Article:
The standby mode on appliances actually takes up a significant amount of electricity, especially when multiple kitchen appliances and gadgets are left on standby at the same time. In fact, a huge amount of electricity consumption in many households is caused by leaving appliances in standby mode. To save electricity, make sure to turn off and unplug appliances that you don’t use. You will surely see a huge impact on your electricity once you make this a habit.
Myth: Using Your Appliance Less will Prolong its Lifespan
Less use means less wear and tear, right? This may be true for many things, but this is not the case for many kitchen appliances. Some kitchen appliances are designed to be used frequently to prevent their components from becoming too dry and brittle. The best way to prolong the lifespan of your appliances is through regular cleaning and maintenance. It also makes a difference if you buy high-quality appliances upfront.
Myth: A Microwave Oven is Harmful
This is one of the oldest and most popular myths on this list, and we're here to dispel it. Ultimately, microwave ovens are safe and do not cause cancer. While it’s true that a microwave oven emits radiation, what it produces is non-ionizing radiation, which is different from those that are found in x-rays. This electromagnetic radiation is low in frequency and weak enough to not cause harm or negative health effects. Moreover, most microwave oven-related injuries are caused by the heat, not radiation exposure. If you safely follow the instructions to keep your microwave oven closed, you don’t have to worry about your safety while using one.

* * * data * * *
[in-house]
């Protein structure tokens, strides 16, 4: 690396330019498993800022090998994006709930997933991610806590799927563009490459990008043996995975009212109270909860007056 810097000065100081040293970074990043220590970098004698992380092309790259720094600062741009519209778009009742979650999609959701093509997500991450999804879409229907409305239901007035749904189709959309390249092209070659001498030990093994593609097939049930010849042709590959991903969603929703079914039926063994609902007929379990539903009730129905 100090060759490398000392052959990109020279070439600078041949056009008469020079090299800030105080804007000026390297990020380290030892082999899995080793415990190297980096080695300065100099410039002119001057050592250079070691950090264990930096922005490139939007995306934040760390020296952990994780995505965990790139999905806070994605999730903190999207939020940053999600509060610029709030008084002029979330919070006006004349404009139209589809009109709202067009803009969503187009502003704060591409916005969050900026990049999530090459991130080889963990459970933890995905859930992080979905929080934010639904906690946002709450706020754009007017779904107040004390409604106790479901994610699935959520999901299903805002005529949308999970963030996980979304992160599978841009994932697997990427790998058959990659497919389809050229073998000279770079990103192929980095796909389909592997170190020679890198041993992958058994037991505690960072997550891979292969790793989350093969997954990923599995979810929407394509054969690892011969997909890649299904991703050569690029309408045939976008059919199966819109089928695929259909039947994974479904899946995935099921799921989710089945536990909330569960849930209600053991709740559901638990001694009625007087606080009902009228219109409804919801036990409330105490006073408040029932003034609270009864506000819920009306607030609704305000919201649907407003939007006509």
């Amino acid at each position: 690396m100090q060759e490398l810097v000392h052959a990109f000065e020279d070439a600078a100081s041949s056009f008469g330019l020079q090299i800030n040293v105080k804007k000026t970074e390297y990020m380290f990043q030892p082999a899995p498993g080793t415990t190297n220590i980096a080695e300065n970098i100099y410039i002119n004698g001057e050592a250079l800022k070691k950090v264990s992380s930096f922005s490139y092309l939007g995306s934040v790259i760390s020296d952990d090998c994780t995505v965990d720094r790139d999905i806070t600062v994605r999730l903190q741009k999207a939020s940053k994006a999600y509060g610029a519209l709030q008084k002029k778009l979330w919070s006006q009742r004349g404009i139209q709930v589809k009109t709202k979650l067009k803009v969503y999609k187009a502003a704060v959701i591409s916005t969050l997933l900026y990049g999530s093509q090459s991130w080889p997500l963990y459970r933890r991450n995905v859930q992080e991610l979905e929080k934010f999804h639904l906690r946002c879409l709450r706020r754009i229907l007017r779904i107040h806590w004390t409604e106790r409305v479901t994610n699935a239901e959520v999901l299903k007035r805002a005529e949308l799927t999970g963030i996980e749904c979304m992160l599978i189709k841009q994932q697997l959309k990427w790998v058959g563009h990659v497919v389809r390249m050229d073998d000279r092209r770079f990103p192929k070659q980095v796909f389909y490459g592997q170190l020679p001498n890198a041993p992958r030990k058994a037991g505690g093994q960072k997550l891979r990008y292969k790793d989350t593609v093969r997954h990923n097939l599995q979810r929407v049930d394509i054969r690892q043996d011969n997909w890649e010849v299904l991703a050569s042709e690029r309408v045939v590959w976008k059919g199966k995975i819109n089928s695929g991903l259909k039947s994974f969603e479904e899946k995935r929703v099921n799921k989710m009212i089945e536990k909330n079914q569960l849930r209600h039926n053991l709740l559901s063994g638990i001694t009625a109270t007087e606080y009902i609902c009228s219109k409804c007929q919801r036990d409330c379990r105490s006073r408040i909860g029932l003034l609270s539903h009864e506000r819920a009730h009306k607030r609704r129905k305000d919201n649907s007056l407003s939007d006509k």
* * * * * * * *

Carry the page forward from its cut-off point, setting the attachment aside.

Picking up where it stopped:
Myth: Self-Cleaning Ovens Don’t Need Manual Cleaning
This concept is also not true. Although modern self-cleaning ovens handle the time-consuming task of removing grit and grime from your oven, you will still need to do some manual cleaning. This includes the thorough cleaning of oven racks, doors, and other areas that you want to thoroughly clean. But rest assured that the self-cleaning feature will definitely do the heavier work, especially during busier days like weekends or holidays.
Myth: Cooking with an Electric Oven is Costly
Many home chefs are still reluctant to get an electric oven due to its possible electricity cost. But if ever you're thinking about getting one, we’re here to assure you of one thing: an electric oven does not consume as much electricity as you imagine. The refrigerator, which is a major kitchen appliance that runs 24/7, consumes a significant amount of electricity. However, the electricity consumption of an electric oven is only 8% of your total household electricity. More so, the convenience and outstanding results of using an electric oven are truly unmatched.
When investing in major appliances or medium-sized kitchen appliances, your goal is to experience convenience and maximum efficiency while reducing your expenses. While it’s understandable how the myths above were spread and followed, there is no denying that technology has already come a long way to address various concerns. Fortunately, modern technology continuously offers new ways to enhance functionality and energy efficiency without dreadful measures or significant health and environmental risks.